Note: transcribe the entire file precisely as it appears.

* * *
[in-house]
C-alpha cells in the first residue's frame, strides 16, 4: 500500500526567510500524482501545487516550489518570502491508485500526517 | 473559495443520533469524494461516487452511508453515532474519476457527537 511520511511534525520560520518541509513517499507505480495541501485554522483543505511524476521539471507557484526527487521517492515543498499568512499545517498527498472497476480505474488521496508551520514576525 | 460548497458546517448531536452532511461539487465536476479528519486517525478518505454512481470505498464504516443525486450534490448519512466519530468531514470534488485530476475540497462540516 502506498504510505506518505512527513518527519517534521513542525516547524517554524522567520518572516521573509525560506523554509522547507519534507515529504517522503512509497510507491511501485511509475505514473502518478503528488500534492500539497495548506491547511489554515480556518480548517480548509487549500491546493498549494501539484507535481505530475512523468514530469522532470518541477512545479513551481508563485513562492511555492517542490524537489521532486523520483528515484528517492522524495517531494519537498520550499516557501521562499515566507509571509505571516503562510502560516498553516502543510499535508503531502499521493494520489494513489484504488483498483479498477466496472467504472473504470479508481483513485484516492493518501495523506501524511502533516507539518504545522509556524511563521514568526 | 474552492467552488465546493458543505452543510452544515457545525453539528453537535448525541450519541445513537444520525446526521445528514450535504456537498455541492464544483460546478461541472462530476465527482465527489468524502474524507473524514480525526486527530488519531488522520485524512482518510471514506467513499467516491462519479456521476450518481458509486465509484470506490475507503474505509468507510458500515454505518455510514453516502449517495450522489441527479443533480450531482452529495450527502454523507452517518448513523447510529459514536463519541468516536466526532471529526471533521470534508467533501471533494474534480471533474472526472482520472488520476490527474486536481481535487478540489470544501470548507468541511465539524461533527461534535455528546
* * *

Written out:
[in-house]
C-alpha cells in the first residue's frame, strides 16, 4: 500500500526567510500524482501545487516550489518570502491508485500526517 | 473559495443520533469524494461516487452511508453515532474519476457527537 511520511511534525520560520518541509513517499507505480495541501485554522483543505511524476521539471507557484526527487521517492515543498499568512499545517498527498472497476480505474488521496508551520514576525 | 460548497458546517448531536452532511461539487465536476479528519486517525478518505454512481470505498464504516443525486450534490448519512466519530468531514470534488485530476475540497462540516 502506498504510505506518505512527513518527519517534521513542525516547524517554524522567520518572516521573509525560506523554509522547507519534507515529504517522503512509497510507491511501485511509475505514473502518478503528488500534492500539497495548506491547511489554515480556518480548517480548509487549500491546493498549494501539484507535481505530475512523468514530469522532470518541477512545479513551481508563485513562492511555492517542490524537489521532486523520483528515484528517492522524495517531494519537498520550499516557501521562499515566507509571509505571516503562510502560516498553516502543510499535508503531502499521493494520489494513489484504488483498483479498477466496472467504472473504470479508481483513485484516492493518501495523506501524511502533516507539518504545522509556524511563521514568526 | 474552492467552488465546493458543505452543510452544515457545525453539528453537535448525541450519541445513537444520525446526521445528514450535504456537498455541492464544483460546478461541472462530476465527482465527489468524502474524507473524514480525526486527530488519531488522520485524512482518510471514506467513499467516491462519479456521476450518481458509486465509484470506490475507503474505509468507510458500515454505518455510514453516502449517495450522489441527479443533480450531482452529495450527502454523507452517518448513523447510529459514536463519541468516536466526532471529526471533521470534508467533501471533494474534480471533474472526472482520472488520476490527474486536481481535487478540489470544501470548507468541511465539524461533527461534535455528546